California AB 434 and the Web Content Accessibility Guidelines (WCAG)

California AB 434 requires all state agencies in California, and any contractors working for them, to ensure that their websites conform to Level AA standards of WCAG 2.0. Level AA is the goal that most organizations aim for, not least because some elements of Level AAA conformance are unlikely to be achievable in practice.

Under AB 434, all state agencies in California must display on their home pages a signed certification that they conform to Level AA of WCAG 2.0. To stay ahead of the curve, AudioEye® always rapidly adopts the latest WCAG standard – currently 2.2 – and assists organizations in achieving and maintaining substantial conformance with WCAG Level AA criteria.

California AB 434 and the Americans with Disabilities Act (ADA) Title II

Title II of the ADA applies to state and local government entities throughout the U.S., prohibiting discrimination on the basis of disability in all services, programs, and activities provided to the public. Like California AB 434 and Section 508, Title II of the ADA uses WCAG conformance as the benchmark for measuring compliance.

What is the Unruh Civil Rights Act?

Enacted in 1959, California Civil Code §51 is more commonly known as the Unruh Civil Rights Act after its author, Jesse M. Unruh. The act stipulates that “all persons within the jurisdiction of [the State of California] are entitled to full and equal accommodations in all business establishments regardless of their sex, race, color, religion, ancestry, national origin, disability, medical condition, genetic information, marital status, or sexual orientation.”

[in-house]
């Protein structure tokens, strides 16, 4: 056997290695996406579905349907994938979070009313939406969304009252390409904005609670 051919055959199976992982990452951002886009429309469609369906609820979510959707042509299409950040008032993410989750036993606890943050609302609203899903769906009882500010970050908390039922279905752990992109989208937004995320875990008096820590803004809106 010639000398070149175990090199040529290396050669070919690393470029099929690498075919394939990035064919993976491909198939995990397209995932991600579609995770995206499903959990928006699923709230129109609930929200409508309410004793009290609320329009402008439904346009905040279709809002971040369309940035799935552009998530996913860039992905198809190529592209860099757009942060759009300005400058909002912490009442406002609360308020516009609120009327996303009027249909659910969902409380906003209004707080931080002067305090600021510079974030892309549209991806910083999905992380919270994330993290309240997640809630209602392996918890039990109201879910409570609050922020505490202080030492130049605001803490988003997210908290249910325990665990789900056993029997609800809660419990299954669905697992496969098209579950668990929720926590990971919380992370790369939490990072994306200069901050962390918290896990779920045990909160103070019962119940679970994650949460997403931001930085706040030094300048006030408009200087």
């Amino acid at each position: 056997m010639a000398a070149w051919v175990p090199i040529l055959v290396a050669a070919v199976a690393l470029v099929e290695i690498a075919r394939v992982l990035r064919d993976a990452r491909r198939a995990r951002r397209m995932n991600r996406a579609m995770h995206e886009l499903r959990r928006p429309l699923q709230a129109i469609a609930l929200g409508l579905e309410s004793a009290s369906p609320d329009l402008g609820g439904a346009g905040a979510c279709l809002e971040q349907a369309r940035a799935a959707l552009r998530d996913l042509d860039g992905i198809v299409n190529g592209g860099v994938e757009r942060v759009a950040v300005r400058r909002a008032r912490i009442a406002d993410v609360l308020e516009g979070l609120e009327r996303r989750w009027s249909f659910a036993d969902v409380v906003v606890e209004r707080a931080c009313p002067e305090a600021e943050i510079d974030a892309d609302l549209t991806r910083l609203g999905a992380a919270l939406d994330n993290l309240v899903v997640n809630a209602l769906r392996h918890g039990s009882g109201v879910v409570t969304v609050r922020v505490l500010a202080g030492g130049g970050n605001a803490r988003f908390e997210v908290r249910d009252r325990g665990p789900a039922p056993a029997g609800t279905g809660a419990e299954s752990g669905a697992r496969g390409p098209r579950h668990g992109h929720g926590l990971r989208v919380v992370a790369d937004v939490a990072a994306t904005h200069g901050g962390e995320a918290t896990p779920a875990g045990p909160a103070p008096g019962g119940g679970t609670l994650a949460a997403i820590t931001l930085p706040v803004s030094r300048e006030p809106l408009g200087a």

The Unruh Civil Rights Act was updated in 1992 to include people with disabilities in the list of those entitled to full and equal accommodation. At the same time, the act adopted the standards set by the ADA, so that failure to achieve ADA compliance also equals failure to comply with Unruh – a fact repeatedly confirmed by judges in California.

Many U.S. courts have consistently ruled that websites are included among these places of public accommodation. This was tested at the highest level in 2019, when the U.S. Supreme Court denied petition from Domino’s Pizza, letting stand the two lower court rulings that the ADA does indeed apply to the accessibility of websites.

What is the Risk of Non-Compliance?